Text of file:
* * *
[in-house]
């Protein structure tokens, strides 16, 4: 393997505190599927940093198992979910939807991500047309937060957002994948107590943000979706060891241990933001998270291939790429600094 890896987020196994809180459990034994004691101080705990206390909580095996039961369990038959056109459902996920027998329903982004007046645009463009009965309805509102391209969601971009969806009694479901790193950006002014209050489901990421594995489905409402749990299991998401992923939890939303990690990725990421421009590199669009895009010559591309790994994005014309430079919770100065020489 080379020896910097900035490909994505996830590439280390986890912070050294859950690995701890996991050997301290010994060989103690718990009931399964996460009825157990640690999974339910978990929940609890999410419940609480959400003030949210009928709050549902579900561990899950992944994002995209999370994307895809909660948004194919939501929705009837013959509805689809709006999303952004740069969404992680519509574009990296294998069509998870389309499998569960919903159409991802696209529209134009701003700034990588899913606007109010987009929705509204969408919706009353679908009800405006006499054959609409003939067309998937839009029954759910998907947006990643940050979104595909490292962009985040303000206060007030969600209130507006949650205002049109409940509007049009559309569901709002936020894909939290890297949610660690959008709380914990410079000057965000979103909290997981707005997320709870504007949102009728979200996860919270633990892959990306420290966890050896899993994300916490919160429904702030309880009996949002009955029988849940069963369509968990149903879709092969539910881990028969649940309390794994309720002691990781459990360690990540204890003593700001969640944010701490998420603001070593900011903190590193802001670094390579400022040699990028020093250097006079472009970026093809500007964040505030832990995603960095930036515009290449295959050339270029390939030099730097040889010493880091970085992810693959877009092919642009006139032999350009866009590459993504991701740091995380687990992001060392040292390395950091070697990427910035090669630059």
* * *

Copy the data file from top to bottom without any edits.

[in-house]
């Protein structure tokens, strides 16, 4: 393997505190599927940093198992979910939807991500047309937060957002994948107590943000979706060891241990933001998270291939790429600094 890896987020196994809180459990034994004691101080705990206390909580095996039961369990038959056109459902996920027998329903982004007046645009463009009965309805509102391209969601971009969806009694479901790193950006002014209050489901990421594995489905409402749990299991998401992923939890939303990690990725990421421009590199669009895009010559591309790994994005014309430079919770100065020489 080379020896910097900035490909994505996830590439280390986890912070050294859950690995701890996991050997301290010994060989103690718990009931399964996460009825157990640690999974339910978990929940609890999410419940609480959400003030949210009928709050549902579900561990899950992944994002995209999370994307895809909660948004194919939501929705009837013959509805689809709006999303952004740069969404992680519509574009990296294998069509998870389309499998569960919903159409991802696209529209134009701003700034990588899913606007109010987009929705509204969408919706009353679908009800405006006499054959609409003939067309998937839009029954759910998907947006990643940050979104595909490292962009985040303000206060007030969600209130507006949650205002049109409940509007049009559309569901709002936020894909939290890297949610660690959008709380914990410079000057965000979103909290997981707005997320709870504007949102009728979200996860919270633990892959990306420290966890050896899993994300916490919160429904702030309880009996949002009955029988849940069963369509968990149903879709092969539910881990028969649940309390794994309720002691990781459990360690990540204890003593700001969640944010701490998420603001070593900011903190590193802001670094390579400022040699990028020093250097006079472009970026093809500007964040505030832990995603960095930036515009290449295959050339270029390939030099730097040889010493880091970085992810693959877009092919642009006139032999350009866009590459993504991701740091995380687990992001060392040292390395950091070697990427910035090669630059």